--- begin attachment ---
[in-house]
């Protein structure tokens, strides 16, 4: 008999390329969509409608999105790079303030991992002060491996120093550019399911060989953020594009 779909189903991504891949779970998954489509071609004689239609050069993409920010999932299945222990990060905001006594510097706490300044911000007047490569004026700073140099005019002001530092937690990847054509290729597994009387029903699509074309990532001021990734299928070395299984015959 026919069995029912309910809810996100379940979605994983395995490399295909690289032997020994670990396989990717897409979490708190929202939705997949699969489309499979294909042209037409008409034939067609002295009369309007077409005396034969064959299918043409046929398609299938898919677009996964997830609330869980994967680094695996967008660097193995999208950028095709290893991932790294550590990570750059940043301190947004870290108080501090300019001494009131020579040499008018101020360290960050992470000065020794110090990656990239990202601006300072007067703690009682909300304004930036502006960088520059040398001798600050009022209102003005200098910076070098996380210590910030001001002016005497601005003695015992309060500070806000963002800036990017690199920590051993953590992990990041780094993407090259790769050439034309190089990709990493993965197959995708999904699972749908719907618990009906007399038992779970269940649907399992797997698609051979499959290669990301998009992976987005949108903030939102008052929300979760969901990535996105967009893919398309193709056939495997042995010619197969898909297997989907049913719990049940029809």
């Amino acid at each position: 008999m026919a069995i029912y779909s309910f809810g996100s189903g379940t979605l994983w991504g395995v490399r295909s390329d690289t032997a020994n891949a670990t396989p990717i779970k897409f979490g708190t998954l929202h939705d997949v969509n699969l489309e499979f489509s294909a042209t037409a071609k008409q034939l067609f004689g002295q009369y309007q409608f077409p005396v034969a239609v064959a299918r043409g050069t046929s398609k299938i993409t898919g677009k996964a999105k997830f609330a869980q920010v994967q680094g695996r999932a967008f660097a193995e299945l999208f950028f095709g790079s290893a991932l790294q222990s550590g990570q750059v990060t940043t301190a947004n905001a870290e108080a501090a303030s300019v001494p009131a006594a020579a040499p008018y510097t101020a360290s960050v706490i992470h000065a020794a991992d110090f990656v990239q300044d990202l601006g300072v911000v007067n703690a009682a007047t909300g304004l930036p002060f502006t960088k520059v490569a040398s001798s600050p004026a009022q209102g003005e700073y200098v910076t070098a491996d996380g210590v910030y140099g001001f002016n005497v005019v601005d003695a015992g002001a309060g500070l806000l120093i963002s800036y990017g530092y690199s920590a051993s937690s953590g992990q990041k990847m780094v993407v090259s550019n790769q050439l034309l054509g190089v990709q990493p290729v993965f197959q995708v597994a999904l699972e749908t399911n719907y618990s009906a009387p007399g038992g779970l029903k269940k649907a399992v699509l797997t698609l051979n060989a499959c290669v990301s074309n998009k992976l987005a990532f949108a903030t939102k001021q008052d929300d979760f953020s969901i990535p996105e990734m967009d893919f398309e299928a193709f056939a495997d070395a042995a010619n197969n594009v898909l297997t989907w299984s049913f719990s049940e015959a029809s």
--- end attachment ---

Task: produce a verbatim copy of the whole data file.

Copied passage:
[in-house]
């Protein structure tokens, strides 16, 4: 008999390329969509409608999105790079303030991992002060491996120093550019399911060989953020594009 779909189903991504891949779970998954489509071609004689239609050069993409920010999932299945222990990060905001006594510097706490300044911000007047490569004026700073140099005019002001530092937690990847054509290729597994009387029903699509074309990532001021990734299928070395299984015959 026919069995029912309910809810996100379940979605994983395995490399295909690289032997020994670990396989990717897409979490708190929202939705997949699969489309499979294909042209037409008409034939067609002295009369309007077409005396034969064959299918043409046929398609299938898919677009996964997830609330869980994967680094695996967008660097193995999208950028095709290893991932790294550590990570750059940043301190947004870290108080501090300019001494009131020579040499008018101020360290960050992470000065020794110090990656990239990202601006300072007067703690009682909300304004930036502006960088520059040398001798600050009022209102003005200098910076070098996380210590910030001001002016005497601005003695015992309060500070806000963002800036990017690199920590051993953590992990990041780094993407090259790769050439034309190089990709990493993965197959995708999904699972749908719907618990009906007399038992779970269940649907399992797997698609051979499959290669990301998009992976987005949108903030939102008052929300979760969901990535996105967009893919398309193709056939495997042995010619197969898909297997989907049913719990049940029809």
């Amino acid at each position: 008999m026919a069995i029912y779909s309910f809810g996100s189903g379940t979605l994983w991504g395995v490399r295909s390329d690289t032997a020994n891949a670990t396989p990717i779970k897409f979490g708190t998954l929202h939705d997949v969509n699969l489309e499979f489509s294909a042209t037409a071609k008409q034939l067609f004689g002295q009369y309007q409608f077409p005396v034969a239609v064959a299918r043409g050069t046929s398609k299938i993409t898919g677009k996964a999105k997830f609330a869980q920010v994967q680094g695996r999932a967008f660097a193995e299945l999208f950028f095709g790079s290893a991932l790294q222990s550590g990570q750059v990060t940043t301190a947004n905001a870290e108080a501090a303030s300019v001494p009131a006594a020579a040499p008018y510097t101020a360290s960050v706490i992470h000065a020794a991992d110090f990656v990239q300044d990202l601006g300072v911000v007067n703690a009682a007047t909300g304004l930036p002060f502006t960088k520059v490569a040398s001798s600050p004026a009022q209102g003005e700073y200098v910076t070098a491996d996380g210590v910030y140099g001001f002016n005497v005019v601005d003695a015992g002001a309060g500070l806000l120093i963002s800036y990017g530092y690199s920590a051993s937690s953590g992990q990041k990847m780094v993407v090259s550019n790769q050439l034309l054509g190089v990709q990493p290729v993965f197959q995708v597994a999904l699972e749908t399911n719907y618990s009906a009387p007399g038992g779970l029903k269940k649907a399992v699509l797997t698609l051979n060989a499959c290669v990301s074309n998009k992976l987005a990532f949108a903030t939102k001021q008052d929300d979760f953020s969901i990535p996105e990734m967009d893919f398309e299928a193709f056939a495997d070395a042995a010619n197969n594009v898909l297997t989907w299984s049913f719990s049940e015959a029809s």